Disagreement with him was fine and even encouraged as a commentor. All that he asked is that people be respectful of one another and have reasoned arguments. So for the few of his political essays that he wrote that will be posted, I can’t think of a better way to honor his memory than to have reasoned and polite discussion for those who wish to comment. 

While I was in the Army I did not serve in Vietnam, but for many of those who did they can probably relate to the following post of Lex’s. 

Bill Brandt

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The Mask Slips

By lex, on November 10th, 2009

The political calculus of the president’s health care agenda is revealed:

ObamaCare serves the twin goals of “making the United States a more equitable country” and furthering the Democrats’ “political calculus.” In other words, the purpose is to further redistribute income by putting health care further under government control, and in the process making the middle class more dependent on government. As the party of government, Democrats will benefit over the long run.

This explains why Nancy Pelosi is willing to risk the seats of so many Blue Dog Democrats by forcing such an unpopular bill through Congress on a narrow, partisan vote: You have to break a few eggs to make a permanent welfare state. As Mr. Cassidy concludes, “Putting on my amateur historian’s cap, I might even claim that some subterfuge is historically necessary to get great reforms enacted.”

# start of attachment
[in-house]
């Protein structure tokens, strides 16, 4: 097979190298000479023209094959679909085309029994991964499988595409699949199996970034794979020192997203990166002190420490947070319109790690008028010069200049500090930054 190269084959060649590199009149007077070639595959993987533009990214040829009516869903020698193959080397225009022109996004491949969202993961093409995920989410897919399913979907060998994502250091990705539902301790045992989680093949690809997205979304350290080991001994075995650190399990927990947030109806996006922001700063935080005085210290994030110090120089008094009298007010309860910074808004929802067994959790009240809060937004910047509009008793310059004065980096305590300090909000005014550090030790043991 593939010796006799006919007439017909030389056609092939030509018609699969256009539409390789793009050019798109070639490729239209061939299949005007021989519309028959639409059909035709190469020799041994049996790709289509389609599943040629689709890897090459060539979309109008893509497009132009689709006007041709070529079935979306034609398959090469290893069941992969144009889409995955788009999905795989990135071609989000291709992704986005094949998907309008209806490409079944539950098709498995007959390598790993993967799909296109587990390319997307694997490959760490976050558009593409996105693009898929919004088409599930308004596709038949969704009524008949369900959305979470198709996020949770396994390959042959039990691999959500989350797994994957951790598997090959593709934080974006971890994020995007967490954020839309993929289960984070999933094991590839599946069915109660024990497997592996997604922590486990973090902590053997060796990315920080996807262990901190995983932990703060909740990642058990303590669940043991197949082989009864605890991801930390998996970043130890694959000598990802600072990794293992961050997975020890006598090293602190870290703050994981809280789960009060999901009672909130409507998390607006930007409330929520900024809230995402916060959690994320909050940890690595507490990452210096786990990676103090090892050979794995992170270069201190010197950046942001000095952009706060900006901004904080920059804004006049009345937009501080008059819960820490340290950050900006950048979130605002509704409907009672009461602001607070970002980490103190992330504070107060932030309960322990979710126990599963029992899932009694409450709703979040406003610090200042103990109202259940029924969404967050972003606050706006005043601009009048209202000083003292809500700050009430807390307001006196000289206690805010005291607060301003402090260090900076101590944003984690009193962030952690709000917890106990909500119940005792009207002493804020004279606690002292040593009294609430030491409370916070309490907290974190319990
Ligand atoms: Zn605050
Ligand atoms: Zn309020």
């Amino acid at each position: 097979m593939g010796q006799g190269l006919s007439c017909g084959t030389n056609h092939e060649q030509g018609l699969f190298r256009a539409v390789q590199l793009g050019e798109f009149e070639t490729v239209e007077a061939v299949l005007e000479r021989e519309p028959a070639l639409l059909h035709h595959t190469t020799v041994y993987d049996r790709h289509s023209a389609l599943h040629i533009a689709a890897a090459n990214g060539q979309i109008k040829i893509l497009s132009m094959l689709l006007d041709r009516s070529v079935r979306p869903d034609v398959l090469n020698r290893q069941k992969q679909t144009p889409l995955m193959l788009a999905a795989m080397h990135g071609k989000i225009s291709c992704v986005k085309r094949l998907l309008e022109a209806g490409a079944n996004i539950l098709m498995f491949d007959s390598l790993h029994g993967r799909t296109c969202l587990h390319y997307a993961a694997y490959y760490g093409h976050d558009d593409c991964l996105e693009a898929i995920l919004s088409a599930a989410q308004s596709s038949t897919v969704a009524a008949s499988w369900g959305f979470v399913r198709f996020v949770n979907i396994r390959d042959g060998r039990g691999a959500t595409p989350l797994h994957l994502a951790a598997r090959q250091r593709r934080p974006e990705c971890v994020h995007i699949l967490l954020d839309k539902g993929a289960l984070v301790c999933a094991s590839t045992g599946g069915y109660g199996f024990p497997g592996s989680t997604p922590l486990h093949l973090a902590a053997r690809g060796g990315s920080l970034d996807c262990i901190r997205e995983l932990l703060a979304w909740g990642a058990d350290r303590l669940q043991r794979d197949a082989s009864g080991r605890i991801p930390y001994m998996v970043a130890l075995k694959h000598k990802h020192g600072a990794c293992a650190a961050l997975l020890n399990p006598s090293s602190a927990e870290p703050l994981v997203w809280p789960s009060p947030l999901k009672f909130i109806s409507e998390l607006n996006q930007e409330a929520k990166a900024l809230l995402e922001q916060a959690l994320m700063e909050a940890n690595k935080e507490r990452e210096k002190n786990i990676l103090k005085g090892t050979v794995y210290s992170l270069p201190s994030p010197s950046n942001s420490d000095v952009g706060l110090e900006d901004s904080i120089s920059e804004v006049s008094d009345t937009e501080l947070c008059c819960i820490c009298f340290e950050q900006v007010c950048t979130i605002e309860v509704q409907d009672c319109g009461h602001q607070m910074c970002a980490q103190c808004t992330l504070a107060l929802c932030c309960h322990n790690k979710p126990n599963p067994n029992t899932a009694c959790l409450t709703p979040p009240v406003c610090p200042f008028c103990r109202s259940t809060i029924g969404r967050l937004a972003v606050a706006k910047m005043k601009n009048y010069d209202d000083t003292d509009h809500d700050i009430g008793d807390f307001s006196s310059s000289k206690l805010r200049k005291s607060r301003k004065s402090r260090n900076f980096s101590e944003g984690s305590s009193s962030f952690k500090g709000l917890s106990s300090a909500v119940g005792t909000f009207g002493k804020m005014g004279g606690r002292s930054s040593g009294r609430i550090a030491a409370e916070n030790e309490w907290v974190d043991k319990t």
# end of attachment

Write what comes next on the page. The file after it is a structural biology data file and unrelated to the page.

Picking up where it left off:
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Not That Handle

By lex, on November 3rd, 2009

The first time flyer in a Navy tactical aircraft will receive a stern admonition from the qualified pilot he goes up with: Don’t touch anything, especially anything painted yellow and black. Cockpit controls that yellow typically jettison something – drop tanks, emergency weapons  release, hydraulic flight controls (in favor of manual back-ups). Controls painted yellow with black stripes jettison critical items such as the canopy or even, in the case of the ejection seat handle, the aircraft itself.